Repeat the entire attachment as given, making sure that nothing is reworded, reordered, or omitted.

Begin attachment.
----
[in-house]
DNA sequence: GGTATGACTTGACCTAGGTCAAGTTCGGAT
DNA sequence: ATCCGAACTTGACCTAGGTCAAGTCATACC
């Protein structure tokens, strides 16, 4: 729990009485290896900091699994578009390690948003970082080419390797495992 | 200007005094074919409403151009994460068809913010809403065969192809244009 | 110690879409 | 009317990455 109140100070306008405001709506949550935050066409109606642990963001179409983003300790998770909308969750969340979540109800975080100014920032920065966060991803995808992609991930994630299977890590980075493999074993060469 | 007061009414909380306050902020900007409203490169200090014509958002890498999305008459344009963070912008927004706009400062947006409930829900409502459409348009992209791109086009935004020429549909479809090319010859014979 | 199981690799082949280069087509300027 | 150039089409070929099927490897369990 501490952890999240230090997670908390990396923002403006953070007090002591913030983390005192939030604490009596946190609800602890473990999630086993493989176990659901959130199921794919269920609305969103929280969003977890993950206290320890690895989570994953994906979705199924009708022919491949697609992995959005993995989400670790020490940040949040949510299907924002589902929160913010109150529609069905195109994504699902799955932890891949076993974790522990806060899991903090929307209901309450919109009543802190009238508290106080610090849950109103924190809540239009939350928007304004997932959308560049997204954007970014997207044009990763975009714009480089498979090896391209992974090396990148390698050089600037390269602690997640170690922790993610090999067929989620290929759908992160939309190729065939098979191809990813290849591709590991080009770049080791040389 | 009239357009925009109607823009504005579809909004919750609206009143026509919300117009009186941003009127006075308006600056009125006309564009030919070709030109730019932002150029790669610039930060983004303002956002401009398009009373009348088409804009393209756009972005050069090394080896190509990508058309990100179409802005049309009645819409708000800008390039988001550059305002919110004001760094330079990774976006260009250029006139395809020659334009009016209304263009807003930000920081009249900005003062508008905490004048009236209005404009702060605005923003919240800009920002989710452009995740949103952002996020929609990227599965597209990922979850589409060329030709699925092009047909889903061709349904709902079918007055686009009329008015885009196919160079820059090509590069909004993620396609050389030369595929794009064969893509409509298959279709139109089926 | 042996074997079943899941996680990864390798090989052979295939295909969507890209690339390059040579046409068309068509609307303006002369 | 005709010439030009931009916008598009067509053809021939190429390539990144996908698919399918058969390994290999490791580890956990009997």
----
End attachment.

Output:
[in-house]
DNA sequence: GGTATGACTTGACCTAGGTCAAGTTCGGAT
DNA sequence: ATCCGAACTTGACCTAGGTCAAGTCATACC
């Protein structure tokens, strides 16, 4: 729990009485290896900091699994578009390690948003970082080419390797495992 | 200007005094074919409403151009994460068809913010809403065969192809244009 | 110690879409 | 009317990455 109140100070306008405001709506949550935050066409109606642990963001179409983003300790998770909308969750969340979540109800975080100014920032920065966060991803995808992609991930994630299977890590980075493999074993060469 | 007061009414909380306050902020900007409203490169200090014509958002890498999305008459344009963070912008927004706009400062947006409930829900409502459409348009992209791109086009935004020429549909479809090319010859014979 | 199981690799082949280069087509300027 | 150039089409070929099927490897369990 501490952890999240230090997670908390990396923002403006953070007090002591913030983390005192939030604490009596946190609800602890473990999630086993493989176990659901959130199921794919269920609305969103929280969003977890993950206290320890690895989570994953994906979705199924009708022919491949697609992995959005993995989400670790020490940040949040949510299907924002589902929160913010109150529609069905195109994504699902799955932890891949076993974790522990806060899991903090929307209901309450919109009543802190009238508290106080610090849950109103924190809540239009939350928007304004997932959308560049997204954007970014997207044009990763975009714009480089498979090896391209992974090396990148390698050089600037390269602690997640170690922790993610090999067929989620290929759908992160939309190729065939098979191809990813290849591709590991080009770049080791040389 | 009239357009925009109607823009504005579809909004919750609206009143026509919300117009009186941003009127006075308006600056009125006309564009030919070709030109730019932002150029790669610039930060983004303002956002401009398009009373009348088409804009393209756009972005050069090394080896190509990508058309990100179409802005049309009645819409708000800008390039988001550059305002919110004001760094330079990774976006260009250029006139395809020659334009009016209304263009807003930000920081009249900005003062508008905490004048009236209005404009702060605005923003919240800009920002989710452009995740949103952002996020929609990227599965597209990922979850589409060329030709699925092009047909889903061709349904709902079918007055686009009329008015885009196919160079820059090509590069909004993620396609050389030369595929794009064969893509409509298959279709139109089926 | 042996074997079943899941996680990864390798090989052979295939295909969507890209690339390059040579046409068309068509609307303006002369 | 005709010439030009931009916008598009067509053809021939190429390539990144996908698919399918058969390994290999490791580890956990009997």